A lightning strike appears to be the cause of a recent apartment fire.
Cleburne firefighters responded at 11:19 p.m. June 1 to the 400 block of North Hyde Park Boulevard to find no initial signs of fire.
The occupant complained of smoke and water in her unit. The woman told firefighters she heard a loud boom that she believes lightning caused after which her lights went out.
Firefighters, upon entering the apartment, encountered light smoke and water running out of the bathroom ceiling. The water flow had caused all the bathroom’s sheetrock to fall. A burned PVC pipe above the bathroom appeared to be the culprit, according to reports.
Apartment maintenance workers cut off water to the unit.
Firefighters inspected the attic area above the apartment’s bedroom and found a small fire, which was contained to one ceiling joist, an intersecting electrical wire, a water pipe and a small duct to a vent fan. Firefighters quickly extinguished the small blaze with a hand line. A check of adjoining apartments for signs of fire extension turned up negative.
Firefighters discovered an outside vent duct they believe may have sustained a lightning strike. The duct was melted in a manner that suggests it ignited the insulation and frame work of the attic area.
Firefighters responded at 9:03 a.m. May 31 to the Cleburne Chamber of Commerce in response to reports of possible lightning strike to the building. Chamber employees said lights in the building had been flickering for the past half hour and some went off. Firefighters walked outside where they found Oncor workers repairing blown fuses on a utility pole across the street. Once the repairs completed light returned to the chamber. A check of the premises uncovered no signs of fire or smoke.
Firefighters responded to a lawn mower fire at 1:57 p.m. May 30 in the 200 block of Country Club Road to find a riding mower fully engulfed near a fence in a hay field. Seventy-five gallons of water put quit to the fire. The owner said the mower’s fuel line was leaking and the fuel ignited once the engine got hot. The man said his glove caught fire in the blaze but that he was not injured.
Firefighters responded at 3:03 a.m. June 1 to the 200 block of Royal Street to find smoke and fire showing from the eaves of a house. A check revealed that no one was home. Firefighters extinguished the fire with about 750 gallons of water then checked for fire and heat extension but found none.
A work light hanging by an extension cord near the corner of the home likely started the fire.
Firefighters responded to an elevator mishap at 2:33 p.m. May 31 at Wright Plaza to find the elevator stuck between the building’s first and second floors with one person inside.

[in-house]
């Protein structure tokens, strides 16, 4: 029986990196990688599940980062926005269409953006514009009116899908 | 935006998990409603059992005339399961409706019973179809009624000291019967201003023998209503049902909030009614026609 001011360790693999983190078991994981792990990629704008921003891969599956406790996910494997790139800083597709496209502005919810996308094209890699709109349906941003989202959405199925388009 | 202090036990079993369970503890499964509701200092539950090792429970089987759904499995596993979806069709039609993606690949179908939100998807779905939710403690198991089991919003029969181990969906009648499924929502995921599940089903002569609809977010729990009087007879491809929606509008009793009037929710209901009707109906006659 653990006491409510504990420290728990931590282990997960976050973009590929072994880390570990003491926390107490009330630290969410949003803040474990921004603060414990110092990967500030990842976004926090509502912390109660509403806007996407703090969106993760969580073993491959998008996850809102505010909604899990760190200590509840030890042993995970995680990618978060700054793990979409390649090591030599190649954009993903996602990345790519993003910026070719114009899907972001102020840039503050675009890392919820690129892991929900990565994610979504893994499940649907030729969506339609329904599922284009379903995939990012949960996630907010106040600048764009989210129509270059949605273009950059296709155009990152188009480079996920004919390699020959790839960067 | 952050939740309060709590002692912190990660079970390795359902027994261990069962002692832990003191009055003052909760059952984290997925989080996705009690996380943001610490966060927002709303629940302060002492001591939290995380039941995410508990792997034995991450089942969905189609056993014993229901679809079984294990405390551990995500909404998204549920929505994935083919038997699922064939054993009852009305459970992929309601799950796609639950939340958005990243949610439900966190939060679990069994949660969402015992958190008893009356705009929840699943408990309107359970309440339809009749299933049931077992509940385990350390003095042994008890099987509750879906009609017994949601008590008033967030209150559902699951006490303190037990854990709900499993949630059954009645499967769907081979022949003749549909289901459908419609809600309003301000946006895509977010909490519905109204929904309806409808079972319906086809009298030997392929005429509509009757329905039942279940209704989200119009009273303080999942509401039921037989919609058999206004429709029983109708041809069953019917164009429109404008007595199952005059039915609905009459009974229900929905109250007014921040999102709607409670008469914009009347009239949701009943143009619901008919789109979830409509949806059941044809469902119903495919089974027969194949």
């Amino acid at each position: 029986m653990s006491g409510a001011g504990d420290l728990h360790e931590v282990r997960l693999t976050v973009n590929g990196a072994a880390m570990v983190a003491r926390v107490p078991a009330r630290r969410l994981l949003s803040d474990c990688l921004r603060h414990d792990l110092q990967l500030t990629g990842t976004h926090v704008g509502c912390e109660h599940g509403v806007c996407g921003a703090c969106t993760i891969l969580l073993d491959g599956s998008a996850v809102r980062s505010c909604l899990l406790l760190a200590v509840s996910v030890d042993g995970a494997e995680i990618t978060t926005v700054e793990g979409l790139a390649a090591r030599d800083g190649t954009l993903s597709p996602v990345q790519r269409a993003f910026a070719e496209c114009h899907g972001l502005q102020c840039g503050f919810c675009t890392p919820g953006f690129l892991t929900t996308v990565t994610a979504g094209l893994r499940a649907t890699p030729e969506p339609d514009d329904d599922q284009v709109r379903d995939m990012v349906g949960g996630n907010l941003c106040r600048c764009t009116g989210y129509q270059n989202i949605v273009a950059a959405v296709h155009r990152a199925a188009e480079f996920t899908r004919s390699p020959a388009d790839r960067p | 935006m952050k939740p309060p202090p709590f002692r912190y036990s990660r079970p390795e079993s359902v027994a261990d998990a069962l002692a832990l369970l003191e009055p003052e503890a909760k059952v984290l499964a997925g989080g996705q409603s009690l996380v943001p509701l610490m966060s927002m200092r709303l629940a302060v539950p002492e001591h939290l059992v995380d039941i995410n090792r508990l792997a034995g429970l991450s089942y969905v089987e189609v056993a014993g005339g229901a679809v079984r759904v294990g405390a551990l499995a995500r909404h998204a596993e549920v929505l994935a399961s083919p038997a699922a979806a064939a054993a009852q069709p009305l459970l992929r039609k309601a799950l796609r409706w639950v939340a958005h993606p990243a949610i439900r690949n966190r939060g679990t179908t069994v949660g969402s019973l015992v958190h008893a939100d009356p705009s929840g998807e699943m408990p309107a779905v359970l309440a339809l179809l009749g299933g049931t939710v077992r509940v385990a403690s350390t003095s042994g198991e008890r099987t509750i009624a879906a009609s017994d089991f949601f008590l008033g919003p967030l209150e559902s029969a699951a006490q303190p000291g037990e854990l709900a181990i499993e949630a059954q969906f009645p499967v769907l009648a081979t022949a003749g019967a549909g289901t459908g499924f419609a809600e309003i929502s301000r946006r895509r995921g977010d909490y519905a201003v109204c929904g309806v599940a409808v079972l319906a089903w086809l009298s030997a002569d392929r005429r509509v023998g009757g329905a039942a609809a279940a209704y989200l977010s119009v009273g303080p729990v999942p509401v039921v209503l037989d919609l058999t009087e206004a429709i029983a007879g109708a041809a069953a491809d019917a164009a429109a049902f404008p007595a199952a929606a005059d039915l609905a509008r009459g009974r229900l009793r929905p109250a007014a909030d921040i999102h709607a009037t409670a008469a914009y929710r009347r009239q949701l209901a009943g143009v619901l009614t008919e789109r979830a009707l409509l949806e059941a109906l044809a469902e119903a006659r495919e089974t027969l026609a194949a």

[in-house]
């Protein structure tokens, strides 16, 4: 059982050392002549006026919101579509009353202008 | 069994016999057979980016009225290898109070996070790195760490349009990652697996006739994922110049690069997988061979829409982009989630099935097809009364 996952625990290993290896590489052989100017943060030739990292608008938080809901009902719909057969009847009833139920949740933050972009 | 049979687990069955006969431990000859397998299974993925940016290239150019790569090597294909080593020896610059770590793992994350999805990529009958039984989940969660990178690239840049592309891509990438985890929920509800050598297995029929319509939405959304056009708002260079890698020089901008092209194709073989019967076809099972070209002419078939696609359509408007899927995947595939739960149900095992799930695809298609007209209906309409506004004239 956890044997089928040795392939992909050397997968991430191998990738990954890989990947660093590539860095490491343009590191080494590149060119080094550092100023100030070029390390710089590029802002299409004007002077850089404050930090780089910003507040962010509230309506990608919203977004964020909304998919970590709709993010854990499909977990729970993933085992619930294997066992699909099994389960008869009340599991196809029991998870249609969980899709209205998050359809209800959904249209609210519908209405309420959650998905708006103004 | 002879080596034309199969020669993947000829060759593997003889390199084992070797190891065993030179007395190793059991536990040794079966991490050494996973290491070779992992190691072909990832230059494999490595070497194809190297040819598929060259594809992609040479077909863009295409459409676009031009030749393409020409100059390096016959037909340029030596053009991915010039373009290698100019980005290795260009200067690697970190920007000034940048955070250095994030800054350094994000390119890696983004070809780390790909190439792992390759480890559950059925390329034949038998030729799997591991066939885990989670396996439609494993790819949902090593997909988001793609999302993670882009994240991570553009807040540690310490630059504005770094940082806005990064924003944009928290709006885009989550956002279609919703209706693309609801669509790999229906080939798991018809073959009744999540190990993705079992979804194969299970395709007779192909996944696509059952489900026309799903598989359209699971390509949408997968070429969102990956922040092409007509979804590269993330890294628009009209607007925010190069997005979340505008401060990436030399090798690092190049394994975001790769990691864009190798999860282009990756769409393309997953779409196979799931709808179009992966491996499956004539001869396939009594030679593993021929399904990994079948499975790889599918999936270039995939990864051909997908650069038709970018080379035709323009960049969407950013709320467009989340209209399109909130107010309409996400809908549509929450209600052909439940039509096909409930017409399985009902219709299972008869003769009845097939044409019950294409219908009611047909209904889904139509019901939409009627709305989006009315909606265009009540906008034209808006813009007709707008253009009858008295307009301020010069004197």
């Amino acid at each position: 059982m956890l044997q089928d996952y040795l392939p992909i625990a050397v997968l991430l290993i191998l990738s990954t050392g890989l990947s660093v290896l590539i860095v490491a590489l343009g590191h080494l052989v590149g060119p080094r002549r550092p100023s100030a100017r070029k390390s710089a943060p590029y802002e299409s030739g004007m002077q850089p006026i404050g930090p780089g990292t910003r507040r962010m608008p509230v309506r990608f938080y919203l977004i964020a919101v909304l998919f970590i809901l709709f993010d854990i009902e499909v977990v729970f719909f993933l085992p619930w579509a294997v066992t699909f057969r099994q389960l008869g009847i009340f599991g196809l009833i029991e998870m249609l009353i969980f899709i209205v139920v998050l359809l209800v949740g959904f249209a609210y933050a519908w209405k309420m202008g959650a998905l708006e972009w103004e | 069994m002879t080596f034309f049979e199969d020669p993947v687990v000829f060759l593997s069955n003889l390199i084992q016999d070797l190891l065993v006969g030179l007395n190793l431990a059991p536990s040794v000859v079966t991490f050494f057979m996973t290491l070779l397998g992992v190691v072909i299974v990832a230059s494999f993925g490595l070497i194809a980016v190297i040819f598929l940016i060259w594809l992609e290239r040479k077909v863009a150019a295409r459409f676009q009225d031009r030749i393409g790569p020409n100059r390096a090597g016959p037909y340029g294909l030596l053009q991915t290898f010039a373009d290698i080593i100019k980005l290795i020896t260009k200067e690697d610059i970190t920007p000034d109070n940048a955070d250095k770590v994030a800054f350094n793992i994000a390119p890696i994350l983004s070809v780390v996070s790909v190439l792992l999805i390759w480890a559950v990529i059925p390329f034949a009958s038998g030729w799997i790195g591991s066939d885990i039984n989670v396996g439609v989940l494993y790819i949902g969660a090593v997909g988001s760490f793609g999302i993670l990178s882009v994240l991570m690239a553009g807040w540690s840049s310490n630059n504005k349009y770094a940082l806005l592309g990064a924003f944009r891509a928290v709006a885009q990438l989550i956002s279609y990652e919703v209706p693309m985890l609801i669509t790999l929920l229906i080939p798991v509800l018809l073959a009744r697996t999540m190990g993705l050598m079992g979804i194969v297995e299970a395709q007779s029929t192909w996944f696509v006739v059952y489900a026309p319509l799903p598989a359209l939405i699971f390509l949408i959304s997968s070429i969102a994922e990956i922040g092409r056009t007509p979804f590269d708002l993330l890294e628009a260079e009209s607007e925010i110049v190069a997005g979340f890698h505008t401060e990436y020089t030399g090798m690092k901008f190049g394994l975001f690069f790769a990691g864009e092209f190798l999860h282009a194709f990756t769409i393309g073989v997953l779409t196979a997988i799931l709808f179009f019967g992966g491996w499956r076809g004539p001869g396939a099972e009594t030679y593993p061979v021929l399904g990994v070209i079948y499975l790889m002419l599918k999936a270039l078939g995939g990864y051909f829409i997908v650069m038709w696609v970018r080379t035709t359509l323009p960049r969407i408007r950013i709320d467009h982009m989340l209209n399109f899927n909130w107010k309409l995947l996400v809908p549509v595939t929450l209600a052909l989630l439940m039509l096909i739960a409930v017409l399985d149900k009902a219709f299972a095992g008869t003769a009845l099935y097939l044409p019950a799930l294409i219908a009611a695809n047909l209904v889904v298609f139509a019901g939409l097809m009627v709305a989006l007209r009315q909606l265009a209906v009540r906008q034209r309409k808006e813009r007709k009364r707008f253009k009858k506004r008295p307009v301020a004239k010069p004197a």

Firefighters forced the second floor door open and lowered a ladder to the elevator’s roof. A firefighters removed the hatch atop the elevator and, with a help of a safety belt, removed the victim who reported no injuries.
Firefighters responded to a possible structure fire at 7:51 p.m. June 1 in the 1600 block of East Farm-to-Market Road 4. They found instead that a controlled burn got away from the property owner. Firefighters extinguished the fire with 750 gallons of water and report no injuries or structure damage.
Firefighters responded to a vehicle fire at 7:33 p.m. May 16 in the 400 block of East Second Street to find light smoke emitting from the engine bay of an RV. The owner told firefighters the fire was already out. Firefighters sprayed the engine compartment, and the grass underneath the RV, down just to make sure. The owner said the engine backfired then caught fire but that he extinguished it with an extinguisher. Reports indicate that firefighters responded to the same RV on their previous shift at which time the engine was overheated and smoking.
Firefighters responded to a possible structure fire at 9:46 a.m. June 1 in the 200 block of North Wood Street. Occupants, who were already outside, told firefighters an electrical outlet was smoking. The outlet showed a bad ground when tested. Firefighters cut power to the breaker and advised the homeowners to contact repair workers.
Firefighters, noticing that the home had no smoke detectors, installed two.
Firefighters responded to an earlier possible structure fire call at 7:44 p.m. May 27 in the 600 block of Baird Street but found no signs of fire.
The secondary power line of the power pole nearest the residence had fallen onto and melted the cable wire that fed the house. Firefighters remained until Oncor repair workers arrived.
Firefighters responded to a possible fire and smoke scare call at 5 p.m. Thursday in the 2000 block of Granbury Street but found no signs of smoke or fire upon arrival. A check determined that one of the nursing home’s A/C units was hot and had a malfunctioning fan. Firefighters shut the unit off and employees called repair workers to address the problem.
Firefighters responded to a fire alarm call at 4:45 a.m. May 29 in the 900 block of Thurman Street. The homeowner told firefighters that his wife heard a fire alarm go off but he didn’t. The man told firefighters he believes his wife may just be hearing things, according to reports.
The wife insisted the alarm chirped but then stopped. Firefighters found no signs of smoke or fire and advised the couple to change the batteries in their smoke detector. The firefighters even offered to come back and do it for them.